Substantial reductions in global greenhouse gas emissions could be achieved by increasing water levels in agricultural peatlands, according to a new study published in the journal. Nature.
Peatlands occupy only 3% of the world’s land area but store a similar amount of carbon for all terrestrial vegetation, while supporting unique biodiversity.
In their natural state, they can mitigate climate change by continuously removing CO2 atmosphere and store it safely under waterlogged conditions for thousands of years.
But many areas of peatlands have been significantly altered by human activity, including drainage for agriculture and forest plantations. This results in the release from drained peatlands of the equivalent of about 1.5 billion tonnes of carbon dioxide (CO2) into the atmosphere each year – equivalent to 3% of all global greenhouse gas (GHG) emissions caused by human activities.
A team of scientists, led by the UK Center for Ecology and Hydrology (UKCEH), estimated the potential reduction in emissions by restoring all of the world’s agricultural peatlands. However, as large populations depend on these areas for their livelihoods, it may not be realistic to expect that all agricultural peatlands will be fully re-wetted and returned to their natural state in the near future.
The team therefore also analyzed the impact of halving the current drainage depths in cropland and grassland on peat – which covers more than 250,000 km.2 globally – and has shown that it can still deliver significant benefits for climate change mitigation. The study estimates that this could reduce emissions by around 500 million tonnes of CO2 per year, which is equivalent to 1 percent of all global GHG emissions caused by human activities.
Much of the world’s peatland greenhouse gases are produced in Europe and South East Asia, with the total land area of many countries, including the UK, now a net source, not a sink , GHGs due to degraded peat emissions.
The study authors say there is growing recognition of the importance of peatlands to the global climate system, with efforts to reduce emissions through the conservation of undrained peatlands and rewetting of drained sites intensifying. .
UKCEH Professor Chris Evans, who led the research, said: “Widespread degradation of peatlands will need to be addressed if the UK and other countries are to meet their goal of net zero greenhouse gas emissions. greenhouse by 2050, as part of their contribution to the Parisian climate. objectives of the agreement.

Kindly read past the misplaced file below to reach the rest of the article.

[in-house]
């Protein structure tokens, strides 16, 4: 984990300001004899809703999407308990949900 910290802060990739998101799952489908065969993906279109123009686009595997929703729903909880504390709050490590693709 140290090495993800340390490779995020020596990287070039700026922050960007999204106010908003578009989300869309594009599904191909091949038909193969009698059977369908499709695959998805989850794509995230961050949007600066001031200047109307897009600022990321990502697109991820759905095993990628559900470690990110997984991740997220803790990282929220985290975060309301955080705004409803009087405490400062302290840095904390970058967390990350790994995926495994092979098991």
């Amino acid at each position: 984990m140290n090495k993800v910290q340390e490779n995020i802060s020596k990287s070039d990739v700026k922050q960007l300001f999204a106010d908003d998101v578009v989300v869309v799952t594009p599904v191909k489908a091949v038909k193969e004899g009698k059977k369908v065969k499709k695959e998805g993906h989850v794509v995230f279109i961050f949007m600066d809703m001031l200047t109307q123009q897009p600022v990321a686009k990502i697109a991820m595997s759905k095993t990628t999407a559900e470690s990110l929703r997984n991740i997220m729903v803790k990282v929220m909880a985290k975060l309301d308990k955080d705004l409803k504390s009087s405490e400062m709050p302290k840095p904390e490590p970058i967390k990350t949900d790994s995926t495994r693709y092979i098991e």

“Concerns over the economic and social consequences of rewetting agricultural peatlands have prevented large-scale restoration, but our study shows that the development of locally appropriate mitigation measures could still lead to substantial reductions in emissions.
Professor Evans and his fellow authors recognize the practical challenges, for example controlling water levels and storage, as well as growing crops suited to the waterlogged conditions of peatlands, called “malaria”. Research on crops suitable for wetlands is ongoing but does not yet provide large-scale commercially viable alternatives to conventional agriculture.
However, scientists point out that there are many possibilities to partially rewet agricultural peatlands without seriously affecting production because many sites are over-drained – sometimes over two meters – and often in the absence of cultivation.
In addition to increasing emissions, drainage from peatlands causes land subsidence and soil compaction, which affects soil health and exposes low lying areas to increasing flood risk. It also deprives rare plants, insects and mammals adapted to wetlands of important habitats.
Professor Sue Page of the University of Leicester, co-author of the study, said: “Our results present a challenge but also an excellent opportunity. Better water management in peatlands offers a win-win potential – reduced greenhouse gas emissions, improved soil health, extended agricultural life and reduced flood risk. “
Scientists say the potential greenhouse gas reductions resulting from halving the drainage depth in agricultural peatlands are likely to be greater than estimates, since they do not include changes in greenhouse gas emissions (N2O) which, like CO levels2, are also likely to be higher in agricultural peatlands with deep drainage.
The study in Nature involved authors from UKCEH, Swedish University of Agricultural Sciences, University of Leeds, James Hutton Institute, Bangor University, Durham University, Queen Mary University of London, the University of Birmingham, the University of Leicester, Rothamsted Research and the University of Frankfurt.